Liposomal preparations for use in the present invention include cationic (positively charged), anionic (negatively charged) and neutral preparations, with cationic liposomes particularly preferred. Cationic liposomes have been shown to mediate intracellular delivery of plasmid DNA (Feigner et al., Proc. Natl. Acad. Sci. USA (1987) 84:7413-7416); mRNA (Malone et al., Proc. Natl. Acad. Sci. USA (1989) 86:6077-6081); and purified transcription factors (Debs et al., J. Biol. Chem. (1990) 265:10189-10192), in functional form.

Cationic liposomes are readily available. For example, N[1-2,3-dioleyloxy)propyl]-N,N,N-triethylammonium (DOTMA) liposomes are available under the trademark Lipofectin, from GIBCO BRL, Grand Island, N.Y. (See, also, Feigner et al., Proc. Natl. Acad. Sci. USA (1987) 84:7413-7416). Other commercially available lipids include (DDAB/DOPE) and DOTAP/DOPE (Boerhinger). Other cationic liposomes can be prepared from readily available materials using techniques well known in the art. See, e.g., Szoka et al., Proc. Natl. Acad. Sci. USA (1978) 75:4194-4198; PCT Publication No. WO 90/11092 for a description of the synthesis of DOTAP (1,2-bis(oleoyloxy)-3-(trimethylammonio)propane) liposomes. Cationic microparticles can be prepared from readily available materials using techniques known in the art. See, e.g., co-owned WO 01/136599.

Similarly, anionic and neutral liposomes are readily available, such as, from Avanti Polar Lipids (Birmingham, Ala.), or can be easily prepared using readily available materials. Such materials include phosphatidyl choline, cholesterol, phosphatidyl ethanolamine, dioleoylphosphatidyl choline (DOPC), dioleoylphosphatidyl glycerol (DOPG), dioleoylphoshatidyl ethanolamine (DOPE), among others. These materials can also be mixed with the DOTMA and DOTAP starting materials in appropriate ratios. Methods for making liposomes using these materials are well known in the art.

The liposomes can comprise multilammelar vesicles (MLVs), small unilamellar vesicles (SUVs), or large unilamellar vesicles (LUVs). The various liposome-nucleic acid complexes are prepared using methods known in the art. See, e.g., Straubinger et al., in METHODS OF IMMUNOLOGY (1983), Vol. 101, pp. 512-527; Szoka et al., Proc. Natl. Acad. Sci. USA (1978) 75:4194-4198; Papahadjopoulos et al., Biochim. Biophys. Acta (1975) 394:483; Wilson et al., Cell (1979) 17:77); Deamer and Bangham, Biochim. Biophys. Acta (1976) 443:629; Ostro et al., Biochem. Biophys. Res. Commun. (1977) 76:836; Fraley et al., Proc. Natl. Acad. Sci. USA (1979) 76:3348); Enoch and Strittmatter, Proc. Natl. Acad. Sci. USA (1979) 76:145); Fraley et al., J. Biol. Chem. (1980) 255:10431; Szoka and Papahadjopoulos, Proc. Natl. Acad. Sci. USA (1978) 75:145; and Schaefer-Ridder et al., Science (1982) 215:166.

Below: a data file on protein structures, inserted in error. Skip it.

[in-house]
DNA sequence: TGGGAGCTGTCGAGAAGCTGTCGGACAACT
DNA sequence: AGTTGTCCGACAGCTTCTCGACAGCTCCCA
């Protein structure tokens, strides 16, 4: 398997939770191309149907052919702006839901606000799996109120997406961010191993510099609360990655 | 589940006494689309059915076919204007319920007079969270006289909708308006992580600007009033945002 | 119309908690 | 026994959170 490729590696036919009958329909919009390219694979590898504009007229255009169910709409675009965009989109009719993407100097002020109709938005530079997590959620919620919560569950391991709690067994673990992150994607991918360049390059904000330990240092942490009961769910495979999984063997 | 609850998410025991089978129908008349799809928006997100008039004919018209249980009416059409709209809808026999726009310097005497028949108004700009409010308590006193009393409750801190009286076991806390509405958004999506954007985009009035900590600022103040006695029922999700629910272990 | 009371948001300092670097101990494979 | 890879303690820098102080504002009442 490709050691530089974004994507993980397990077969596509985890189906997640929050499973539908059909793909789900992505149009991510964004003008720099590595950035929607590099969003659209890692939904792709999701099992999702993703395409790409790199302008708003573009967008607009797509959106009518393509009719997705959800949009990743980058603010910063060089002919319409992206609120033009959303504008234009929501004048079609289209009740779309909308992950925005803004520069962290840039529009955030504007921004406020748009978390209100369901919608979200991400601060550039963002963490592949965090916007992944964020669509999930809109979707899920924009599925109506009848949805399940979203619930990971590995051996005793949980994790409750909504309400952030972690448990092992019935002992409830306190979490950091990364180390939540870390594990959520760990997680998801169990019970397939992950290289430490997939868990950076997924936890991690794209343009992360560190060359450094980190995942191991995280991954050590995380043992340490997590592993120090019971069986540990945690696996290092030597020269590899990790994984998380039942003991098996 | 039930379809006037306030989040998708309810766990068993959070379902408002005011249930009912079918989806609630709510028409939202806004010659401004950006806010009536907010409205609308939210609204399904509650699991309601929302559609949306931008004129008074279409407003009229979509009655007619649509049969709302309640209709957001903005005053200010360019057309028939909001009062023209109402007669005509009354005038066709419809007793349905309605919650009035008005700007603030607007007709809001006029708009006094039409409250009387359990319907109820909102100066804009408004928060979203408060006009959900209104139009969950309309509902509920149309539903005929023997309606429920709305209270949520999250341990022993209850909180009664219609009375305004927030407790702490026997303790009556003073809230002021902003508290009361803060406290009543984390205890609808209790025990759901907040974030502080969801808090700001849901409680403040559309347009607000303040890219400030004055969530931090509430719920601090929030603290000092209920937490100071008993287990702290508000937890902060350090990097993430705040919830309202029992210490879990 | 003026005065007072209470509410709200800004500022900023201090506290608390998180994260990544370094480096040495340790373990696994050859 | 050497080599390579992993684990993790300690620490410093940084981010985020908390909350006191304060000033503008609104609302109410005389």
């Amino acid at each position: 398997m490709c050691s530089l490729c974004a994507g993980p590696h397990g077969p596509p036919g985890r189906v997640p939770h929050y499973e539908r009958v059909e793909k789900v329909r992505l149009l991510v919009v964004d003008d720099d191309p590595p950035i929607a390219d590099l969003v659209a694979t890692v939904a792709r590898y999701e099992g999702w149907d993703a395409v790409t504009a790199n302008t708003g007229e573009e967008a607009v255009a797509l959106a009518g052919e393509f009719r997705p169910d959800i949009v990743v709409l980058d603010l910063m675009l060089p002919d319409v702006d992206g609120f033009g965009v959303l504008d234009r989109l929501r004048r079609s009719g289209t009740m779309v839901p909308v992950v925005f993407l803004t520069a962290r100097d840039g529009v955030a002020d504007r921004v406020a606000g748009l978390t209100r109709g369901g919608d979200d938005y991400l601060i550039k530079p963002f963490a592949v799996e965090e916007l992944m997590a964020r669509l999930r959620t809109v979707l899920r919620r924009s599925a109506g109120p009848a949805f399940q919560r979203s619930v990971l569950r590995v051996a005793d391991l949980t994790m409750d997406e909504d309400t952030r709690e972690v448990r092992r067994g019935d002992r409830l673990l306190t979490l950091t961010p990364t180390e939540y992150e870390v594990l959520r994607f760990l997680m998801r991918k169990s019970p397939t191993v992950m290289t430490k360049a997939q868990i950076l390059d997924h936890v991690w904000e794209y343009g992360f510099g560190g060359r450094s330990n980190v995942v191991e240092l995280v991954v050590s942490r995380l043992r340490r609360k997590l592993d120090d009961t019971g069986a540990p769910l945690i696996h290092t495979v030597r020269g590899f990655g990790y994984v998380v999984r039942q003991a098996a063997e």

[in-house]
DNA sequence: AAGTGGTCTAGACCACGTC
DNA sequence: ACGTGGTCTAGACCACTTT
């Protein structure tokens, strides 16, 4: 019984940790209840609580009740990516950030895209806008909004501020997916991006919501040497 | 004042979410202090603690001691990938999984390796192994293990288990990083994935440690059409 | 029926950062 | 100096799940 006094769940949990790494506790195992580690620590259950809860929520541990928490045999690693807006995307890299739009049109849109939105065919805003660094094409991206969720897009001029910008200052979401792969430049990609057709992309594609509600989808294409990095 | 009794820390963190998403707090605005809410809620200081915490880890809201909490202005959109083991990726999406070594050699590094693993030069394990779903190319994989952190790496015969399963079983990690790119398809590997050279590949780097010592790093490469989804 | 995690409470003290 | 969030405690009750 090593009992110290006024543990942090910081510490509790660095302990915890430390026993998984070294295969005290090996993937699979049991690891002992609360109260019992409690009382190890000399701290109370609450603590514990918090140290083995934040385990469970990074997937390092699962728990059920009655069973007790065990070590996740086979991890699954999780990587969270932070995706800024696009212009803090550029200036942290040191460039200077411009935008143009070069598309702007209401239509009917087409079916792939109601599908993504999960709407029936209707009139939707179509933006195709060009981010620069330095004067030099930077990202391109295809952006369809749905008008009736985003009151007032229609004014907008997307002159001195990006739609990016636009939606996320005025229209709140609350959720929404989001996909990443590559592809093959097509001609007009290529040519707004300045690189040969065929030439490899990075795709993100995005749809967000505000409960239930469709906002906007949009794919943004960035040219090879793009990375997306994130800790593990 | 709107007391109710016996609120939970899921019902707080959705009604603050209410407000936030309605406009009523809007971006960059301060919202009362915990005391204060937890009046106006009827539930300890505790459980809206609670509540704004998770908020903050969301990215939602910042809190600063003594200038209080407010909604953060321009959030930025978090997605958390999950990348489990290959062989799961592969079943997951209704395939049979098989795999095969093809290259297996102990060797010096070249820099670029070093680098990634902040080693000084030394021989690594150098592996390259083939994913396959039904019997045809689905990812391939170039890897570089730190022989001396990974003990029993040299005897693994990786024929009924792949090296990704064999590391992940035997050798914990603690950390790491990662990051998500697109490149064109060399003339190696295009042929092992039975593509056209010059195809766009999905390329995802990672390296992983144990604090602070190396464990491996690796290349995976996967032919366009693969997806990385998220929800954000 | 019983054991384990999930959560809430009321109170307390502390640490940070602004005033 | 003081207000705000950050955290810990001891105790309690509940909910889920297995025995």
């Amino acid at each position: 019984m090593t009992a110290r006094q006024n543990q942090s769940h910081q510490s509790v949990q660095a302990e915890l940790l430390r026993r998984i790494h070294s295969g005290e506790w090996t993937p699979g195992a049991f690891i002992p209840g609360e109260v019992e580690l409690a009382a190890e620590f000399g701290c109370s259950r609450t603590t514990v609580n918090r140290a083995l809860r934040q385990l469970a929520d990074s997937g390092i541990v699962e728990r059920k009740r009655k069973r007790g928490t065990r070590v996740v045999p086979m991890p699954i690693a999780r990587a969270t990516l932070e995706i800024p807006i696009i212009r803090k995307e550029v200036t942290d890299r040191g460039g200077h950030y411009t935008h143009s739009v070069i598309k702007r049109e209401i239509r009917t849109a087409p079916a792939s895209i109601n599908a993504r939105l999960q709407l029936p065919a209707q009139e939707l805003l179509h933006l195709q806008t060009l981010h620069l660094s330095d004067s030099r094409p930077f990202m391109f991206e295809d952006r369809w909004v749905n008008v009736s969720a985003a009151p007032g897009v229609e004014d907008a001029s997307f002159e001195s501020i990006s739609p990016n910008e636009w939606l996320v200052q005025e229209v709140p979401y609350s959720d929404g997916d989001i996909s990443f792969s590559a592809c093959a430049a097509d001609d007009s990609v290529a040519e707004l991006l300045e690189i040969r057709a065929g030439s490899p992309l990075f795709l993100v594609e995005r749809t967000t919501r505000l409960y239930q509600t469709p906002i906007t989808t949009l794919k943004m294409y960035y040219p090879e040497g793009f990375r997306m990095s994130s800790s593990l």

The DNA and/or protein antigen(s) can also be delivered in cochleate lipid compositions similar to those described by Papahadjopoulos et al., Biochem. Biophys. Acta. (1975) 394:483-491. See, also, U.S. Pat. Nos. 4,663,161 and 4,871,488.

5. Particulate Carriers

The compositions may also be encapsulated, adsorbed to, or associated with, particulate carriers. Such carriers present multiple copies of a selected antigen to the immune system and promote migration, trapping and retention of antigens in local lymph nodes. The particles can be taken up by profession antigen presenting cells such as macrophages and dendritic cells, and/or can enhance antigen presentation through other mechanisms such as stimulation of cytokine release. Examples of particulate carriers include those derived from polymethyl methacrylate polymers, as well as microparticles derived from poly(lactides) and poly(lactide-co-glycolides), known as PLG. See, e.g., Jeffery et al., Pharm. Res. (1993) 10:362-368; McGee J P, et al., J Microencapsul. 14(2):197-210, 1997; O\'Hagan D T, et al., Vaccine 11(2):149-54, 1993.

Furthermore, other particulate systems and polymers can be used for the in vivo or ex vivo delivery of the gene of interest. For example, polymers such as polylysine, polyarginine, polyomithine, spermine, spermidine, as well as conjugates of these molecules, are useful for transferring a nucleic acid of interest. Similarly, DEAE dextran-mediated transfection, calcium phosphate precipitation or precipitation using other insoluble inorganic salts, such as strontium phosphate, aluminum silicates including bentonite and kaolin, chromic oxide, magnesium silicate, talc, and the like, will find use with the present methods. See, e.g., Feigner, P. L., Advanced Drug Delivery Reviews (1990) 5:163-187, for a review of delivery systems useful for gene transfer. Peptoids (Zuckerman, R. N., et al., U.S. Pat. No. 5,831,005, issued Nov. 3, 1998) may also be used for delivery of a construct of the present invention.

Additionally, biolistic delivery systems employing particulate carriers such as gold and tungsten, are especially useful for delivering synthetic expression cassettes of the present invention. The particles are coated with the synthetic expression cassette(s) to be delivered and accelerated to high velocity, generally under a reduced atmosphere, using a gun powder discharge from a “gene gun.” For a description of such techniques, and apparatuses useful therefore, see, e.g., U.S. Pat. Nos. 4,945,050; 5,036,006; 5,100,792; 5,179,022; 5,371,015; and 5,478,744. Also, needle-less injection systems can be used (Davis, H. L., et al, Vaccine 12:1503-1509, 1994; Bioject, Inc., Portland, Oreg.).